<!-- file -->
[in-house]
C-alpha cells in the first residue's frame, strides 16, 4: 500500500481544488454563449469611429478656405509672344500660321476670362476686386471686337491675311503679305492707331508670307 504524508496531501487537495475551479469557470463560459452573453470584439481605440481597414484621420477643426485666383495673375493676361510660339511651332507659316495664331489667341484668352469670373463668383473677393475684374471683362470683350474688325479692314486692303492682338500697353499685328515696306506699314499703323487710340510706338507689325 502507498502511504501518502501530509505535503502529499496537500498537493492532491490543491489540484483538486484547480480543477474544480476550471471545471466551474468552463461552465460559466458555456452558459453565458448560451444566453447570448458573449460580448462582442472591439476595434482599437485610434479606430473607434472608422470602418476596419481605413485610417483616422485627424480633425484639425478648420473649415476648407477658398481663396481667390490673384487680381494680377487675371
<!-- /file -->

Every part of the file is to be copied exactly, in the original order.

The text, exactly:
[in-house]
C-alpha cells in the first residue's frame, strides 16, 4: 500500500481544488454563449469611429478656405509672344500660321476670362476686386471686337491675311503679305492707331508670307 504524508496531501487537495475551479469557470463560459452573453470584439481605440481597414484621420477643426485666383495673375493676361510660339511651332507659316495664331489667341484668352469670373463668383473677393475684374471683362470683350474688325479692314486692303492682338500697353499685328515696306506699314499703323487710340510706338507689325 502507498502511504501518502501530509505535503502529499496537500498537493492532491490543491489540484483538486484547480480543477474544480476550471471545471466551474468552463461552465460559466458555456452558459453565458448560451444566453447570448458573449460580448462582442472591439476595434482599437485610434479606430473607434472608422470602418476596419481605413485610417483616422485627424480633425484639425478648420473649415476648407477658398481663396481667390490673384487680381494680377487675371